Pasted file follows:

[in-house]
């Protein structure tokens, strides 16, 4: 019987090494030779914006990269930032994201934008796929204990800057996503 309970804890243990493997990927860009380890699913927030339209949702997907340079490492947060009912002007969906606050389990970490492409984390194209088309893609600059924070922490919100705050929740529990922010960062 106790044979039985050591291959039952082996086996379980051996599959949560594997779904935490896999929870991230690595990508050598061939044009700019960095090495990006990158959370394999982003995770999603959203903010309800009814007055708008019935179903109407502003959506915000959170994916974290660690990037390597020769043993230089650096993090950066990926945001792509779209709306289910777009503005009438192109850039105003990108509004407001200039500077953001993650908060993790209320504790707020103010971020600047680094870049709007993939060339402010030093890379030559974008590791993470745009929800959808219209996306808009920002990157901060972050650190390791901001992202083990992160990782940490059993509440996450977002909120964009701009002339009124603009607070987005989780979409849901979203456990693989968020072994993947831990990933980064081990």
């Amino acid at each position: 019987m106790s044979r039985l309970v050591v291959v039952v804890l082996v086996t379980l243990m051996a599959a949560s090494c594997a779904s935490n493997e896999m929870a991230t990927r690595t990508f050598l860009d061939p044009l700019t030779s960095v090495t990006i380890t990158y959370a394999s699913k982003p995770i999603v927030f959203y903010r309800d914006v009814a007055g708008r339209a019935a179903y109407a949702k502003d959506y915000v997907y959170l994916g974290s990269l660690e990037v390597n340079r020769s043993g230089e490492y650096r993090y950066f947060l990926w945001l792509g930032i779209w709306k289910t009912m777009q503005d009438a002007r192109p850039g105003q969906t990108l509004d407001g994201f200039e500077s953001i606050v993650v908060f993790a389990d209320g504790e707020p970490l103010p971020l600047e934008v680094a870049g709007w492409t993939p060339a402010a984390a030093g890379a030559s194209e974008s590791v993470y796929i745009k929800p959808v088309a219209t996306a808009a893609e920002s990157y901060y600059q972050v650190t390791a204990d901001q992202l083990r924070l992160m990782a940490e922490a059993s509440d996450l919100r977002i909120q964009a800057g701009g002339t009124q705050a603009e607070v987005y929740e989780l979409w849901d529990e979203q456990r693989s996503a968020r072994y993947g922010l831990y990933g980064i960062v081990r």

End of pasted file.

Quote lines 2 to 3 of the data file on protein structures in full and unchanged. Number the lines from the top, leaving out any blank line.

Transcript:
């Protein structure tokens, strides 16, 4: 019987090494030779914006990269930032994201934008796929204990800057996503 309970804890243990493997990927860009380890699913927030339209949702997907340079490492947060009912002007969906606050389990970490492409984390194209088309893609600059924070922490919100705050929740529990922010960062 106790044979039985050591291959039952082996086996379980051996599959949560594997779904935490896999929870991230690595990508050598061939044009700019960095090495990006990158959370394999982003995770999603959203903010309800009814007055708008019935179903109407502003959506915000959170994916974290660690990037390597020769043993230089650096993090950066990926945001792509779209709306289910777009503005009438192109850039105003990108509004407001200039500077953001993650908060993790209320504790707020103010971020600047680094870049709007993939060339402010030093890379030559974008590791993470745009929800959808219209996306808009920002990157901060972050650190390791901001992202083990992160990782940490059993509440996450977002909120964009701009002339009124603009607070987005989780979409849901979203456990693989968020072994993947831990990933980064081990």
């Amino acid at each position: 019987m106790s044979r039985l309970v050591v291959v039952v804890l082996v086996t379980l243990m051996a599959a949560s090494c594997a779904s935490n493997e896999m929870a991230t990927r690595t990508f050598l860009d061939p044009l700019t030779s960095v090495t990006i380890t990158y959370a394999s699913k982003p995770i999603v927030f959203y903010r309800d914006v009814a007055g708008r339209a019935a179903y109407a949702k502003d959506y915000v997907y959170l994916g974290s990269l660690e990037v390597n340079r020769s043993g230089e490492y650096r993090y950066f947060l990926w945001l792509g930032i779209w709306k289910t009912m777009q503005d009438a002007r192109p850039g105003q969906t990108l509004d407001g994201f200039e500077s953001i606050v993650v908060f993790a389990d209320g504790e707020p970490l103010p971020l600047e934008v680094a870049g709007w492409t993939p060339a402010a984390a030093g890379a030559s194209e974008s590791v993470y796929i745009k929800p959808v088309a219209t996306a808009a893609e920002s990157y901060y600059q972050v650190t390791a204990d901001q992202l083990r924070l992160m990782a940490e922490a059993s509440d996450l919100r977002i909120q964009a800057g701009g002339t009124q705050a603009e607070v987005y929740e989780l979409w849901d529990e979203q456990r693989s996503a968020r072994y993947g922010l831990y990933g980064i960062v081990r």